Yogi Berra took a little piece of heaven with him

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New York Yankee catcher Yogi Berra poses at spring training in Florida, in an undated file photo. (AP Photo)

“Mr. Berra,” his first Yankee manager Casey Stengel once said, “is a very strange fellow of very remarkable abilities.” He died Tuesday at age 90.

By Andrew Pridgen

I don’t believe in heaven. Not the kind they try to sell you on TV, anyway. There is no life in the clouds, no harps to greet you, no 24-hour Angel food cake buffet garnished with a bacteria-free chocolate fountain. Saint Peter isn’t at check-in waiting to take your bag and Elvis won’t be noshing on a PBJ & banana with an empty seat in his booth brushed off for you.

But I’m OK with that.

I can’t speak for the man, and lord only knows no man spoke better than he, but I have a good idea Yogi Berra didn’t believe in that heaven either.

Instead, he believed in the one he saw right here on earth. It’s a perfect little heaven, really. There’s cool green grass, a finely cut diamond and a place called home where everyone greets you were you to arrive. There’s bats and balls and caps and baggy pants and chewin’ and spittin’ and pullin’ and swearin’. There’s signs for stealing and there’s paying the consequences should you get caught. There are only so many chances to take the lead and when you run out of those chances—you hang your head in contemplation.

But then, the next day—the most miraculous of miracles happens: You get to try again.

There’s a little bit of heaven in every second chance; nobody knew that better than Yogi.

We tend to think too much on the coaches we call winners. Their pants are always pressed, hair in place, shirts starched, teeth free of a stray piece of spinach. No belt loops missed. No x or o out of place. They’re usually men who portray themselves—or are portrayed—as living statues who eventually freeze and become bronze statues. Glowering over you as you enter the stadium of play. They’re meant to evoke some kind of ideal. Some kind of notion everyone, including them at some point, fell short of.

We’re raised to believe they’re it. The Only Way. The tenets of them: honesty, hard work, dedication, helping out your teammates, the greater goal is always bigger than the person—strident as it may be—works if not for the masses than for the chosen few to emulate.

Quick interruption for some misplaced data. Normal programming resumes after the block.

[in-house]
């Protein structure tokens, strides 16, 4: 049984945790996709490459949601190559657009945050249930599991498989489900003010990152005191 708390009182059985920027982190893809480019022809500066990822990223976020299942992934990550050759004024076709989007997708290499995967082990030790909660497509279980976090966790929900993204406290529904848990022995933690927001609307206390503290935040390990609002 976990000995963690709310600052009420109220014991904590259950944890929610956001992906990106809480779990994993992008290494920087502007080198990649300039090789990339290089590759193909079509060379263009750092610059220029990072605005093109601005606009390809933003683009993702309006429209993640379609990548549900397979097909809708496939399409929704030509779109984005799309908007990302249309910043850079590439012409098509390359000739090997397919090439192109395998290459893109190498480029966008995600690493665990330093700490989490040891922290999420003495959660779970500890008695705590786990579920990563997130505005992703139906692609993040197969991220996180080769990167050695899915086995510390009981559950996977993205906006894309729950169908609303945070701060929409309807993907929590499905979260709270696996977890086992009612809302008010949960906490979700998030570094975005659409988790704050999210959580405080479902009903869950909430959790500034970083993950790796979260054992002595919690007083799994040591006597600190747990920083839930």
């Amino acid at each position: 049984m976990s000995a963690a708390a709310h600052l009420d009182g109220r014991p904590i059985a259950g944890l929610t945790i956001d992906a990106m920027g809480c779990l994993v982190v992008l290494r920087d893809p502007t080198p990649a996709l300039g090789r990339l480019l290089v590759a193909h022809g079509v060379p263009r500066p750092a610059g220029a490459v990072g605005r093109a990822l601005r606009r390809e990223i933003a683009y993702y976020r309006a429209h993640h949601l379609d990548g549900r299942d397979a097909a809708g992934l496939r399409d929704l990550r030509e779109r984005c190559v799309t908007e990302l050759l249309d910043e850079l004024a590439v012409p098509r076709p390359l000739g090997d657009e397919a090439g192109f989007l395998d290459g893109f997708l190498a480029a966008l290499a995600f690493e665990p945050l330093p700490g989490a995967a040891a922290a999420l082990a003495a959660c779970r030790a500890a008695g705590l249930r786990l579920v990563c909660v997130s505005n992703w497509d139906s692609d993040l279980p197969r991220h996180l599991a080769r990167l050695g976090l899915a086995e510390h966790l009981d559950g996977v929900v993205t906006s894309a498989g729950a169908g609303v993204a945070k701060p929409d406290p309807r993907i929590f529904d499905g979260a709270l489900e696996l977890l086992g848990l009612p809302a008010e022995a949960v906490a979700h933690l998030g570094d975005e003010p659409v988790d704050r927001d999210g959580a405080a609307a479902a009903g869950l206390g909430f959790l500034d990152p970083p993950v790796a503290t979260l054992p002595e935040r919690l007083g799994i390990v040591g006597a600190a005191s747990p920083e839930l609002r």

But I always had a hard time with that. It wasn’t a problem with authority as much as it was, well, their personalities didn’t strike me as being all that welcoming. I shudder at the prospect of having to sit through a spittle-flecked cup of coffee with Vince Lombardi. Trying to parallel park in front of the restaurant with John Wooden riding shotgun would probably leave me a heaving mess as the sweaty steering wheel slipped and the back tires walloped the curb. I can only imagine how pissed Red Auerbach would be if he had to sit there gnawing on his cigar watching me trying to finish packing while the airport shuttle driver lays on the horn in the driveway.

Sorry guys, I know you moved mountains of men with willpower and a crooked grin, but I’ll take my morning flapjacks and orange juice with Yogi.

It’s not that Yogi wasn’t a winner. Quite the contrary: He leaves this world with one World Series ring for every finger. He caught Don Larson’s perfect game in the 1956 World Series. He served in the Navy during World War II and was a gunner’s mate on the USS Bayfield during the D-Day invasion. Yogi held the AL records for catcher putouts (8,723) and chances accepted (9,520) upon retirement. He is one of four catchers to field 1.000 for a season and played 88 straight errorless games in 1958. He invented the finger outside the glove technique.

But Yogi didn’t always win: ln 1964, the year after he retired as a player, he skippered the Yankees to the World Series but lost in seven to the Cardinals and was fired. In 1973, he steered the Mets to last place by July. A reporter asked Berra if the season was through and Yogi replied famously: “It ain’t over till it’s over.” The Mets won the pennant that year but lost to the A’s in seven and Yogi was fired a season later. Yogi was named Yankee manager before the 1984 season, lasting one year before George Steinbrenner fired him after the 16th game of the 1985 season. The two didn’t break their silence for a decade and a half until George knocked on Yogi’s door and apologized. In return, Yogi showed up with his suitcase in Florida that spring to tutor a young catching prospect named Jorge Posada.

I don’t believe Yogi Berra is in heaven right now. Not that heaven at least. I don’t believe he’s looking down. He was never one to look down. But when I watch his Yankees take the field for an improbable playoff run this fall, I do believe I’ll Yogi will be there—crouching behind home plate, observing a lot by just watching—filling us with hope, leaving us with heartbreak and giving us a reason to believe in renewal.

Isn’t that, after all, what heaven’s all about?

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